Stress-related complaints are possibly the most prevalent in the work place, particularly among those in high-performance, high responsibility positions. Anxiety, depression and burnout, among other concerns, are common off-shoots of stress overload, and they take a heavy toll on the mind, emotions, and even the body. These states can affect creative, and even rational, thinking, impair decision making, reduce reactivity, create lethargy, and gradually erode away a person’s vitality and efficiency, not to mention enthusiasm, at work. The common response to such ailments is pharmaceutical drugs, but medication can place further strain on an already weakened system. Furthermore, these chemicals are often not without side effects, and can even lead to addiction in varying degrees.

At Prana Bali, we offer healthier, more sustainable tools and alternatives to our clients. ‘Meditation, not medication,’ is one of our favorite catchphrases, although in our holistic approach, meditation need not only mean sitting on a cushion. Studies have shown that conditions such as deep depression or grief have responded positively, and at times been completely healed, through daily, contemplative walking in nature. However, in a busy city, or when time is limited, the age-old practice of ‘simply sitting’ has untold benefits that require no further demonstration.

Although even five minutes of meditation can be of great immediate benefit, the real value of the exercise lies in regularity and continuity. As such, and though it may seem obvious, for meditation to yield fruit, there needs to be a willingness to engage with the process on the part of the practitioner, or at the very least an open-minded curiosity about it.

The first practical step is to find a comfortable position to sit in, traditionally cross-legged on a cushion, but the use of a chair is also fine, provided one is not leaning against anything as this would make it easier to doze off. The key to the exercise, something which is anathema to busy minds, or at best counter-intuitive, is to slow down and be still. By sitting immobile, the urge to move around or fidget subsides, and the mind too can stop squirming and wriggling. Possibly the simplest and best instructions we know for meditation, are those of the Tibetan Buddhists, who advise: “Put your body in your seat, your mind in the body, and relaxation in the mind.” We then focus gently on the natural breath, and when thoughts arise and the mind strays, we mindfully return our attention to that same, constant, breath.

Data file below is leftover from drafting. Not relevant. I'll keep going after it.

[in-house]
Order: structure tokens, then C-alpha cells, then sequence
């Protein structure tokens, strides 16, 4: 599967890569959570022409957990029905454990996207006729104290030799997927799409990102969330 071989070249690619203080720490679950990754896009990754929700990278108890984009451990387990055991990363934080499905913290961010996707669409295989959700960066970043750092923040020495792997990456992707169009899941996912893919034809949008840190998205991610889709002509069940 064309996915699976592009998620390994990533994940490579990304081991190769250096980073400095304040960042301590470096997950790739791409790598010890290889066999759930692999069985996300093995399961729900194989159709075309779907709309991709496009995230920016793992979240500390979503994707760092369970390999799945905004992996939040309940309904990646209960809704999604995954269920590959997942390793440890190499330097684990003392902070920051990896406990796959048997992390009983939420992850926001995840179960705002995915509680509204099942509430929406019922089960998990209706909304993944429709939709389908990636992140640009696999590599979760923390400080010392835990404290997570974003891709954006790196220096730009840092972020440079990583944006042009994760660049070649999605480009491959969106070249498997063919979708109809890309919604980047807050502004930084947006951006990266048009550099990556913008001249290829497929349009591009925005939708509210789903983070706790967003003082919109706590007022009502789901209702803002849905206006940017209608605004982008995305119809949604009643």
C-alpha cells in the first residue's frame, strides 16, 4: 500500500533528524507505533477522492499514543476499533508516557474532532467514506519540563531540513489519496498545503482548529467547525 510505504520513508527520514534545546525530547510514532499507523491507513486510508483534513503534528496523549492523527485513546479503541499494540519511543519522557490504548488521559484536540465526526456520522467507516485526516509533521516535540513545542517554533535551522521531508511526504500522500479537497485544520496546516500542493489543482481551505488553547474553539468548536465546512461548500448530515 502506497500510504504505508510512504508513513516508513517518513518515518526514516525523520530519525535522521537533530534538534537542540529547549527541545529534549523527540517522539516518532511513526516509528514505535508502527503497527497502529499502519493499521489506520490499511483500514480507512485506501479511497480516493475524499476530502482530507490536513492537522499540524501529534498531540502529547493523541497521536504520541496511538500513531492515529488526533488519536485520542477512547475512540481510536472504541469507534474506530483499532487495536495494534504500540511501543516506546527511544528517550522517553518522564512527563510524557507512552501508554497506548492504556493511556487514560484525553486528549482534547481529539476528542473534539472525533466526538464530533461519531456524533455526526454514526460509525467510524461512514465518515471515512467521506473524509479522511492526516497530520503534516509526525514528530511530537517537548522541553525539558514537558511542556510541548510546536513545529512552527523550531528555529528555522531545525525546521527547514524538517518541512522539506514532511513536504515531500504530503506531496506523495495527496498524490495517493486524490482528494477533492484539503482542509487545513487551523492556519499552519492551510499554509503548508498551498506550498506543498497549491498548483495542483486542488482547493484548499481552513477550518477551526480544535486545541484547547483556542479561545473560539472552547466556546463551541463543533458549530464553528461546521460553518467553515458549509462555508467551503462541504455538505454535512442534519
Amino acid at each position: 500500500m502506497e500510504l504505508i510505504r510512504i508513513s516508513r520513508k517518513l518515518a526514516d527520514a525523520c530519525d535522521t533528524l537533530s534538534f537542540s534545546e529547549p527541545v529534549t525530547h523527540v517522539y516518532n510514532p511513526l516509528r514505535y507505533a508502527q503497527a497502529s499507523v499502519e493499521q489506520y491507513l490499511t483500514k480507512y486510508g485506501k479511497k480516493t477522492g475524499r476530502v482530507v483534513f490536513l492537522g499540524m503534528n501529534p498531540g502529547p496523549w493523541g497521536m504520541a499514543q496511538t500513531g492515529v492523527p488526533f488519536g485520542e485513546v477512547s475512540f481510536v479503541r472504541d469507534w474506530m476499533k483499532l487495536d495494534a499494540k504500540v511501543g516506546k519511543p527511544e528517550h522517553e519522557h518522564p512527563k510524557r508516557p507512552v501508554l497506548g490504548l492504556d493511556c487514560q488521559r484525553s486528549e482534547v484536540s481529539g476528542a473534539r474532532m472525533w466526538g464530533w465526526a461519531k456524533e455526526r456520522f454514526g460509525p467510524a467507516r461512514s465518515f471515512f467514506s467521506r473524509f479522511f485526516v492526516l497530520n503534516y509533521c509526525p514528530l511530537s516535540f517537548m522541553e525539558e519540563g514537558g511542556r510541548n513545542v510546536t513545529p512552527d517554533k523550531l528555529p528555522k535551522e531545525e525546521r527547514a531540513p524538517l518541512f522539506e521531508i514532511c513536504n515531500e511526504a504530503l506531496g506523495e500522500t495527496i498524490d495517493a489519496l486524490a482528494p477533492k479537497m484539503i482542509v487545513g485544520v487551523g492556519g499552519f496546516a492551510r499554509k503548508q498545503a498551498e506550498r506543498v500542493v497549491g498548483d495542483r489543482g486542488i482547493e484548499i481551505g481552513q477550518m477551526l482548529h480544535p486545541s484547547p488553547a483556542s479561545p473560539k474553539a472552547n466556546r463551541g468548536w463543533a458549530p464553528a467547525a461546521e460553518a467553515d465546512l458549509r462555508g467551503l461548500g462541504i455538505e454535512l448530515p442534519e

Practiced in this way, for anywhere from five to twenty minutes daily, meditation can be of great benefit to anyone. But where illness or dis-ease have intruded, the real healing potential of meditation lies in the fact that during sitting, a safe space is created within, to allow things to be just as they are. We become comfortable with what is, there is no goal other than to let things arise without interfering. When this practice becomes a habit, it is frequent for what seemed like great, tangible, solid fears and concerns, to be seen as mere shadows, paper tigers, things which are not as threatening as they seemed. When we learn to step back from thoughts and emotions, and to remain established in our secure inner space, we learn to release our grasp on those things that trouble us, and disrupt our thoughts, emotions, and lives.

When practiced as therapy, although not a panacea, meditation is an invaluable and readily available tool to help support the journey to renewed wellness, whatever one’s present condition.

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